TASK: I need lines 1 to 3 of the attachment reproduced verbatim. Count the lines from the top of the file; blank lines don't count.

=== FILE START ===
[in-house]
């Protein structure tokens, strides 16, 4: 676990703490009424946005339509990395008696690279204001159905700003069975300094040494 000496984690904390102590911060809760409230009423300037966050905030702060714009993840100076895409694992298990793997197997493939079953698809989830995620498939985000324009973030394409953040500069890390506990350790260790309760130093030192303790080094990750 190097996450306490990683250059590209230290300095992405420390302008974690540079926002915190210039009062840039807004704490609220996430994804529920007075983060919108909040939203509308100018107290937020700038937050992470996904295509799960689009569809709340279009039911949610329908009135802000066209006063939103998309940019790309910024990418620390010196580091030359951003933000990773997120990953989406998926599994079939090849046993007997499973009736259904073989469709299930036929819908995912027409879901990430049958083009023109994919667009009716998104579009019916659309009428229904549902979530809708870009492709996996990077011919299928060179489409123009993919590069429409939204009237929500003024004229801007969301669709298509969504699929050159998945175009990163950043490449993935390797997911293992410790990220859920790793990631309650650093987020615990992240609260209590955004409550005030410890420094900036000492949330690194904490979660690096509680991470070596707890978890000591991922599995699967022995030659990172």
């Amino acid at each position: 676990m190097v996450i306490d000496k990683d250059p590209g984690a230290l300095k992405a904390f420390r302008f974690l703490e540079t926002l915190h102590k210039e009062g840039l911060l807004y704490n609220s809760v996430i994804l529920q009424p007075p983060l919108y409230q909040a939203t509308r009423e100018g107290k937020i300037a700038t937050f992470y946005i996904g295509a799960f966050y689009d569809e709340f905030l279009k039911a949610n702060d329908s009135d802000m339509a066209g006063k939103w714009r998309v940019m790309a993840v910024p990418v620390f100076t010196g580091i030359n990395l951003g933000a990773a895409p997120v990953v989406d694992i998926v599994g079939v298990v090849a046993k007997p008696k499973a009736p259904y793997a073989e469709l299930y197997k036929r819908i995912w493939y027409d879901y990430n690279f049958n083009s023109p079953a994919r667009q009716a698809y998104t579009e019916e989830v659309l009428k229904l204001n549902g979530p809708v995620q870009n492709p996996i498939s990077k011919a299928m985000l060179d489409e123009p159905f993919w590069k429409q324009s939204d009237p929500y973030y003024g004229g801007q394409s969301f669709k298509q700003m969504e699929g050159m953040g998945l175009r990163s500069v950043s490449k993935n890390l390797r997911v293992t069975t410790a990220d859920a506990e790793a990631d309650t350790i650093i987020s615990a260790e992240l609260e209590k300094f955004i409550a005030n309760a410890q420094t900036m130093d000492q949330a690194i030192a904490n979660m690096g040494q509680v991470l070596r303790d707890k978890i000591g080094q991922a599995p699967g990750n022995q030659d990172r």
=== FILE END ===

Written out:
[in-house]
């Protein structure tokens, strides 16, 4: 676990703490009424946005339509990395008696690279204001159905700003069975300094040494 000496984690904390102590911060809760409230009423300037966050905030702060714009993840100076895409694992298990793997197997493939079953698809989830995620498939985000324009973030394409953040500069890390506990350790260790309760130093030192303790080094990750 190097996450306490990683250059590209230290300095992405420390302008974690540079926002915190210039009062840039807004704490609220996430994804529920007075983060919108909040939203509308100018107290937020700038937050992470996904295509799960689009569809709340279009039911949610329908009135802000066209006063939103998309940019790309910024990418620390010196580091030359951003933000990773997120990953989406998926599994079939090849046993007997499973009736259904073989469709299930036929819908995912027409879901990430049958083009023109994919667009009716998104579009019916659309009428229904549902979530809708870009492709996996990077011919299928060179489409123009993919590069429409939204009237929500003024004229801007969301669709298509969504699929050159998945175009990163950043490449993935390797997911293992410790990220859920790793990631309650650093987020615990992240609260209590955004409550005030410890420094900036000492949330690194904490979660690096509680991470070596707890978890000591991922599995699967022995030659990172």
């Amino acid at each position: 676990m190097v996450i306490d000496k990683d250059p590209g984690a230290l300095k992405a904390f420390r302008f974690l703490e540079t926002l915190h102590k210039e009062g840039l911060l807004y704490n609220s809760v996430i994804l529920q009424p007075p983060l919108y409230q909040a939203t509308r009423e100018g107290k937020i300037a700038t937050f992470y946005i996904g295509a799960f966050y689009d569809e709340f905030l279009k039911a949610n702060d329908s009135d802000m339509a066209g006063k939103w714009r998309v940019m790309a993840v910024p990418v620390f100076t010196g580091i030359n990395l951003g933000a990773a895409p997120v990953v989406d694992i998926v599994g079939v298990v090849a046993k007997p008696k499973a009736p259904y793997a073989e469709l299930y197997k036929r819908i995912w493939y027409d879901y990430n690279f049958n083009s023109p079953a994919r667009q009716a698809y998104t579009e019916e989830v659309l009428k229904l204001n549902g979530p809708v995620q870009n492709p996996i498939s990077k011919a299928m985000l060179d489409e123009p159905f993919w590069k429409q324009s939204d009237p929500y973030y003024g004229g801007q394409s969301f669709k298509q700003m969504e699929g050159m953040g998945l175009r990163s500069v950043s490449k993935n890390l390797r997911v293992t069975t410790a990220d859920a506990e790793a990631d309650t350790i650093i987020s615990a260790e992240l609260e209590k300094f955004i409550a005030n309760a410890q420094t900036m130093d000492q949330a690194i030192a904490n979660m690096g040494q509680v991470l070596r303790d707890k978890i000591g080094q991922a599995p699967g990750n022995q030659d990172r």